Understanding the motion of small bodies at a fluid interface has relevance to a range of natural systems and technological applications. In this talk, we discuss two systems where capillarity and fluid inertia govern the dynamics of millimetric particles at a fluid interface. In the first part, we present a study of superhydrophobic spheres impacting a quiescent water bath. Under certain conditions particles may rebound completely from the interface - an outcome we characterize in detail through a synthesis of experiments, modeling, and direct numerical simulation. In the second half, we introduce a system wherein millimetric disks trapped at a fluid interface are vertically oscillated and spontaneously self-propel. Such "capillary surfers" interact with each other via their collective wavefield and self-assemble into a myriad of cooperative dynamic states. Furthermore, the capillary surfer system has inspired the development of an untethered robotic version, the "SurferBot", which will also be presented.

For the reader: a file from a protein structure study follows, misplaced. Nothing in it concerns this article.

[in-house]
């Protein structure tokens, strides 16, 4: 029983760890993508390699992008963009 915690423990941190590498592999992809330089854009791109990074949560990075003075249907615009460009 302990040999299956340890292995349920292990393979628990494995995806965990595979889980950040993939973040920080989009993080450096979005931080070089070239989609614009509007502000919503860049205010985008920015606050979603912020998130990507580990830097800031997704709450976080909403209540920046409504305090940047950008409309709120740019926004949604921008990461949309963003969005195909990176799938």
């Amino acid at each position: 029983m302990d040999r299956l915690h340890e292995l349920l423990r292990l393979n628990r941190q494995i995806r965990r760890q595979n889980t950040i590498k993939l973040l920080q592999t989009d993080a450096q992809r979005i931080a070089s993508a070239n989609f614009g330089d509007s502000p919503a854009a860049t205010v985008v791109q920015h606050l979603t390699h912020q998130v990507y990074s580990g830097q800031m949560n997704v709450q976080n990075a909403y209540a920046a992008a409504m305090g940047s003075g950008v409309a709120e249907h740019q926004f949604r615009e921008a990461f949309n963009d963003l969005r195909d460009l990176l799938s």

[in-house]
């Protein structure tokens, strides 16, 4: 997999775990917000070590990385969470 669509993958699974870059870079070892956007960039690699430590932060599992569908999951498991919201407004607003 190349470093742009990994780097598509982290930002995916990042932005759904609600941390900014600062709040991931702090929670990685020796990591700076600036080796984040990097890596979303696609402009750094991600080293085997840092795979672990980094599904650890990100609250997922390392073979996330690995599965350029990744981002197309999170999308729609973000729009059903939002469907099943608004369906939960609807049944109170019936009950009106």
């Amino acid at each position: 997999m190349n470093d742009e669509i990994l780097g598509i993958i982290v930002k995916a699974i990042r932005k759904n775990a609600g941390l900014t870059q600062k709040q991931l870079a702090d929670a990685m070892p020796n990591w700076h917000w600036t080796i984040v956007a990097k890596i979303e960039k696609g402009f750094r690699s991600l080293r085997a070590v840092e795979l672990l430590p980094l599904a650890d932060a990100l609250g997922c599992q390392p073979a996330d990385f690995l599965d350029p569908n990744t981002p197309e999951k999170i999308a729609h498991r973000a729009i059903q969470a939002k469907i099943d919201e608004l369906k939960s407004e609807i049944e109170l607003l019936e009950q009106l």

Daniel M. Harris is an Assistant Professor of Engineering at Brown University in the Fluids and Thermal Sciences group. Before joining Brown, Dan was a Postdoctoral Research Associate and Lecturer at the University of North Carolina at Chapel Hill in the Department of Mathematics. Dan received his B.S. in Mechanical Engineering from Cornell University in 2010 and his Ph.D. in Applied Mathematics at MIT in 2015.
Dan’s primary research interests are in interfacial phenomena, microfluidics, and transport phenomena. His research involves an integrated experimental and theoretical approach. Dan has also received numerous awards for his scientific visualizations, including being selected as the winner of the 2016 NSF/Popular Science Visualization Challenge in Photography, as well as being a five-time winner of the American Physical Society’s Gallery of Fluid Motion.